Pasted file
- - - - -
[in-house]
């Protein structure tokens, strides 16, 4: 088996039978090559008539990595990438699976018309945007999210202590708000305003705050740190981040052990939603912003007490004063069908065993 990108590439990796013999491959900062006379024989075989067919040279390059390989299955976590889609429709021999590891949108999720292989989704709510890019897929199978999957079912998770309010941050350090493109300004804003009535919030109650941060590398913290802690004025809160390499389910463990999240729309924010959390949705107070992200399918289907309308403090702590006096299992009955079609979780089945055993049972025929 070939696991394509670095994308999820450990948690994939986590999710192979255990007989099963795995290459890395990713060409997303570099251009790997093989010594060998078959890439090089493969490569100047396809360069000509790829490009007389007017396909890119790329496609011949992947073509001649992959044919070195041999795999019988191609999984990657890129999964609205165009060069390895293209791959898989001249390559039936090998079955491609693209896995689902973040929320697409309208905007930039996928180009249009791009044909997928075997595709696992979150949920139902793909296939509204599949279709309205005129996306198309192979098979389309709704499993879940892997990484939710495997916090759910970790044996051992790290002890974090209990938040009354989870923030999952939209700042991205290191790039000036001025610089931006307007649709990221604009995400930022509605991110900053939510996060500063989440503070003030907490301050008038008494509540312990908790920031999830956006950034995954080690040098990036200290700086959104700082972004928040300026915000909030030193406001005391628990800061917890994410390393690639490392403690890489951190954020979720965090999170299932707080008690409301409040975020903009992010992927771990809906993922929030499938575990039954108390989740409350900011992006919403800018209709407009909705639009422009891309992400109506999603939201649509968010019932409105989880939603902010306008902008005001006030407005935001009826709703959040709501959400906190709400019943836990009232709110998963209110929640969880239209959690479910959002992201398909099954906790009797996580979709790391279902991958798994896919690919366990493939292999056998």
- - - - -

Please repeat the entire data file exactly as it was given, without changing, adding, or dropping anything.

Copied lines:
[in-house]
């Protein structure tokens, strides 16, 4: 088996039978090559008539990595990438699976018309945007999210202590708000305003705050740190981040052990939603912003007490004063069908065993 990108590439990796013999491959900062006379024989075989067919040279390059390989299955976590889609429709021999590891949108999720292989989704709510890019897929199978999957079912998770309010941050350090493109300004804003009535919030109650941060590398913290802690004025809160390499389910463990999240729309924010959390949705107070992200399918289907309308403090702590006096299992009955079609979780089945055993049972025929 070939696991394509670095994308999820450990948690994939986590999710192979255990007989099963795995290459890395990713060409997303570099251009790997093989010594060998078959890439090089493969490569100047396809360069000509790829490009007389007017396909890119790329496609011949992947073509001649992959044919070195041999795999019988191609999984990657890129999964609205165009060069390895293209791959898989001249390559039936090998079955491609693209896995689902973040929320697409309208905007930039996928180009249009791009044909997928075997595709696992979150949920139902793909296939509204599949279709309205005129996306198309192979098979389309709704499993879940892997990484939710495997916090759910970790044996051992790290002890974090209990938040009354989870923030999952939209700042991205290191790039000036001025610089931006307007649709990221604009995400930022509605991110900053939510996060500063989440503070003030907490301050008038008494509540312990908790920031999830956006950034995954080690040098990036200290700086959104700082972004928040300026915000909030030193406001005391628990800061917890994410390393690639490392403690890489951190954020979720965090999170299932707080008690409301409040975020903009992010992927771990809906993922929030499938575990039954108390989740409350900011992006919403800018209709407009909705639009422009891309992400109506999603939201649509968010019932409105989880939603902010306008902008005001006030407005935001009826709703959040709501959400906190709400019943836990009232709110998963209110929640969880239209959690479910959002992201398909099954906790009797996580979709790391279902991958798994896919690919366990493939292999056998």